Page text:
• Inability to distinguish the right from the left
  • Inability to draw
  • Inability to focus visually

Occipital Lobe. This is located in the most posterior area of the head and its basic and major function involves receiving and interpreting visual stimuli.

  • Injury to this lobe of the brain may result to the following:
  • Visual disturbances such as visual field cuts
  • Inability to locate and identify certain objects
  • Color Agnosia – inability to identify colors
  • Seeing objects inaccurately creating some visual illusions and hallucinations
  • Recognizing words may be difficult
  • Movement Agnosia
  • Difficulty in writing and reading

Temporal Lobe. This is located on both sides of the head just above the ears. This is lobe is responsible for hearing, other visual perception and memory.

  • Injury to this lobe of the brain may result to the following:
  • Prosopagnosia – inability to recognize familiar faces
  • Wernicke’s Aphasia – difficulty or inability to comprehend spoken words
  • Trouble in identifying and describing or verbalizing about certain objects
  • Development of antagonistic and hostile behavior
  • Persistent talking
  • Reduced interest in sex

Brain Stem. This is located deep inside the brain and is connected to the spinal cord. This part of the nervous system is responsible for regulating respiration, heart rate, and reflexes stimulated through vision and hearing. The brain stem is also responsible for various systemic functions such as digestions, body temperature, blood pressure, sleep, level of alertness and vestibular function or balance.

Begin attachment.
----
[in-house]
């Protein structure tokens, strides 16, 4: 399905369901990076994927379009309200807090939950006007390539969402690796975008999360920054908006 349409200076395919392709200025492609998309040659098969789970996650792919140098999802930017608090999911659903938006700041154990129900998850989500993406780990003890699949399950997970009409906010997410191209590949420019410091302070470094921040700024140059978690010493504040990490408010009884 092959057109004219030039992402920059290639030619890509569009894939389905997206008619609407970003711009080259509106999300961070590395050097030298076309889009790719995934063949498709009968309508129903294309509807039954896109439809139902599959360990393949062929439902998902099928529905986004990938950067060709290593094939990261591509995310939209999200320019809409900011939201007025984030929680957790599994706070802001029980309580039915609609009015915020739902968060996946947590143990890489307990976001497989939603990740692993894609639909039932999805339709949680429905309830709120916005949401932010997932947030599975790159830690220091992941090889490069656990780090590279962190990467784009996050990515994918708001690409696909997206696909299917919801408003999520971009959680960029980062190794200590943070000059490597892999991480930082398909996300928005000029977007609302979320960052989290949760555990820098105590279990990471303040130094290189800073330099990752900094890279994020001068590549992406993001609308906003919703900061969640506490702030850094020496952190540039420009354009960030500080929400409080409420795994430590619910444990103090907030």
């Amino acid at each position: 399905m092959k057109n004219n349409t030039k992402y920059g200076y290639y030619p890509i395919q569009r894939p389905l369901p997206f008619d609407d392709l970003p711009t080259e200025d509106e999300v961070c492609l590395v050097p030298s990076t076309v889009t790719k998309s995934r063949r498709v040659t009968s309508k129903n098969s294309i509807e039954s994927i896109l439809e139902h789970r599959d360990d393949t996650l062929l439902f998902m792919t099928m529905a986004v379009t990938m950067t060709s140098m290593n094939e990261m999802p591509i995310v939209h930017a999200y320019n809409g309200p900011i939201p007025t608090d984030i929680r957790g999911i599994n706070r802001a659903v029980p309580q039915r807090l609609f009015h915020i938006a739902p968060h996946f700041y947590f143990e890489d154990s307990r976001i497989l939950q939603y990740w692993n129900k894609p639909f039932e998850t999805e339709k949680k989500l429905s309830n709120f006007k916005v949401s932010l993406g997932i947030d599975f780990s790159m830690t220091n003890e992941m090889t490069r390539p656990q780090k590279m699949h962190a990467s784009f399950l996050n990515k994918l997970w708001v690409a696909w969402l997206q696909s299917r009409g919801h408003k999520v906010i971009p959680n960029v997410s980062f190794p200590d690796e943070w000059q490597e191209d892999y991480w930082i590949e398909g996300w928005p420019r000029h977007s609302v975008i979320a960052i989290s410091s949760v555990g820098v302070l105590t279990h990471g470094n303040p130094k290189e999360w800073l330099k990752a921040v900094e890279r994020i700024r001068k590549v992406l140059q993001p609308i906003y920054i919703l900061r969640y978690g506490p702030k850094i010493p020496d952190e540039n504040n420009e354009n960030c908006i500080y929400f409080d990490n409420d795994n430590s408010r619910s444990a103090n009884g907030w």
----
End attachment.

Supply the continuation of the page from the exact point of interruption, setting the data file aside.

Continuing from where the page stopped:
• Injury to this lobe of the brain may result to the following:
  • Reduced vital breathing capacity required for speech
  • Dysphagia – difficulty in swallowing
  • Vertigo
  • Insomnia
  • Inability to maintain balance
  • Sleep apnea

When all or some of these symptoms of lobe and stem injury are manifested by a certain individual, it is very imperative that the patient seeks immediate medical advice for a more effective diagnosis and proper modality of treatment for better prognosis or a better chance of full recovery.